Recovery on Scotland’s West Coast
Restoring valuable island habitat has far-reaching effects. Not only do islands become safe havens for nesting seabirds but other wildlife benefit, as well.
Take the lovely Marsh Fritillary butterfly, one of Scotland's most threatened species. Its island home in the Inner Hebridies, Scotland, is already showing signs of renewal less than a year after conservationists set out to rid two islands of rats.
"The absence of rats also has a positive impact on the vegetation, valuable habitats for invertebrates, including the Marsh Fritillary butterfly," said Katherine Snell, an ecologist for the South Scotland reserves who is managing the Oronsay Rat Eradication Project for the Royal Society for the Protection of Birds (RSPB).
"We're incredibly happy to see signs of success so quickly after the field work."
Ghaoideamal and Eilean an Eion
Launched in January 2012, the project involves two small islands, Ghaoideamal and Eilean an Eion (Gaelic for Bird Island), off the west coast of Scotland managed by RSPB. Besides butterflies, the tiny low-lying islands, 7.61 ha and .89 ha respectively, are a sanctuary for Arctic terns, black guillemots, little terns, European otters and grey seals. As many as 1,000 grey seals use the islands to mate and raise their pups between August and December.
Though uninhabited, the islands became overrun with rats, most likely introduced two centuries ago during a period of extensive shipping along Scotland's coast. Like other islands with a shared fate, rats destroyed native flora and decimated bird populations.
Snell, who has 11 years' experience in seabird conservation in Antarctica, the Falkland Islands and Scotland, estimates that rats had colonized the islands entirely. Based on the extensive runs and burrows across the islands, she said populations were exceptionally high.
This project was initiated by Mike Peacock, Reserve Manager for 13 years, and designed and managed by Snell. Fieldwork was conducted throughout the Scottish winters by a small dedicated team of Snell, Peacock (also skipper of the boat), as well as reserve staff and volunteers, and supported by RSPB staff at the Scottish headquarters, including Regional Reserves Manager, Dr. Dave Beaumont.
The project called for a pre-baiting program which encouraged rats to investigate a grid of bait stations, placed at 50 m intervals across the island. Bait stations were filled with muesli bars and dried fruit. Once rats were used to the stations, the team deployed rodenticide bait.
Because the islands are highly sensitive areas for vulnerable non-target species, such as raptors and otters, Snell wanted to use a first-generation rodenticide to protect non-target species.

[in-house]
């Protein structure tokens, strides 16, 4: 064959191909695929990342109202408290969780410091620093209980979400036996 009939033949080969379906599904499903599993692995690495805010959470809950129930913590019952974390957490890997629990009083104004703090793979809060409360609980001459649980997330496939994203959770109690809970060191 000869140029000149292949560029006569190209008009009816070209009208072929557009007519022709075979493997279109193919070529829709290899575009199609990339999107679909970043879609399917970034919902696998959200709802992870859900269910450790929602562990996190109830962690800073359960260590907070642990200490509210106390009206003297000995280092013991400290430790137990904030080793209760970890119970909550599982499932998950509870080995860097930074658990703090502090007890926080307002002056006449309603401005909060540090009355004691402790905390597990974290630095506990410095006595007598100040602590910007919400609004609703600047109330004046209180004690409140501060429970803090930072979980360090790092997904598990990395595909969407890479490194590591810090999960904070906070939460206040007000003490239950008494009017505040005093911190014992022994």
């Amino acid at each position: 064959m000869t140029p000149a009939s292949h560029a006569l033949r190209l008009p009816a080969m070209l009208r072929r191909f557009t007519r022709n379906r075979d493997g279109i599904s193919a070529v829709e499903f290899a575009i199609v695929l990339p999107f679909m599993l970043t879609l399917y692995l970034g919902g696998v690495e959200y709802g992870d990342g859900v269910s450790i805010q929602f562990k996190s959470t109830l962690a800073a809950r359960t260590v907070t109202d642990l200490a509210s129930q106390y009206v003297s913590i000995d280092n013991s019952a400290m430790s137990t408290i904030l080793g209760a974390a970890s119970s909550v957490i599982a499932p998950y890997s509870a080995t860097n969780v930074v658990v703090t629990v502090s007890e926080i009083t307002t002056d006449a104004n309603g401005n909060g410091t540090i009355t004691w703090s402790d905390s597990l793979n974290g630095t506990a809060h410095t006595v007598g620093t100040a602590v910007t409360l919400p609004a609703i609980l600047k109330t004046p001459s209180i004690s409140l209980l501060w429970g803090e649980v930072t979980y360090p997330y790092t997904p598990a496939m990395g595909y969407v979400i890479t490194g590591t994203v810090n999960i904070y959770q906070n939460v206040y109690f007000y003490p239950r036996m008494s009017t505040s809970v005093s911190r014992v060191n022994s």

"The careful management and monitoring of this type of project is critical in order to avoid secondary poisoning of non-target species," she stressed.
Snell contacted Bell's UK representative, Brady Hudson, for an alternative to diphacinone, which is no longer available in the UK. She ultimately settled on a first-generation rodenticide containing coumatetralyl for the majority of the baiting and supplemented it with Bell's CONTRAC BLOX.
"Only small quantities of CONTRAC were needed to target residual rats or for areas that we couldn't access to deploy bait stations in advance, thus inherently mitigating against secondary poisoning," Snell said.
The team wired bait into bait stations, four per ha, and topped it up until no additional bait was taken.
Despite a winter of gale force winds which made boating to the islands difficult, they checked stations regularly - daily when baiting first started and then once every three days - to assess bait uptake and rat activity.
"The deployment of bait was successful and the uptake of bait by rats was good," Snell reported. "CONTRAC proved to be highly palatable with large quantities of bait taken early in the baiting program, but this rapidly diminished to negligible bait-take after ten days.
"No dead rats were found on the surface nor any evidence of rats taken by predatory or scavenging birds," she added.
To monitor rat activity, the team again set up a grid of non-toxic cocoa and wax blocks until the start of the bird breeding season.
Monitoring with wax blocks was concurrent with baiting and will continue each winter and spring until the islands are rat free which requires two years with no rat activity.
After that, permanent monitoring stations will be deployed along the coast to detect any invading rats, using Bell's PROTECTA Bait Stations with wax blocks, and with snap traps used outside the bird breeding season.
Encouraging Signs of Bird Recovery
Now at the one-year mark, things are looking positive and Snell is encouraged by signs of bird recovery.
Before the project, Arctic terns attempted to nest on the islands around the reserve with no apparent success. In the summer of 2012, following the first winter of reduced rat activity, 124 apparently occupied nests were counted, and for the first time, the colony of Arctic terns was able to fledge significant numbers of young from Ghaoideamal.
Also, a pair of little terns nested on the island for the first time in three years.
"This is a fantastic result," Snell said, adding that there are fewer than 2,000 pairs of the beautiful, delicate terns in the UK and numbers in Europe are declining.
"Any safe haven we can provide for these birds to breed is incredibly important."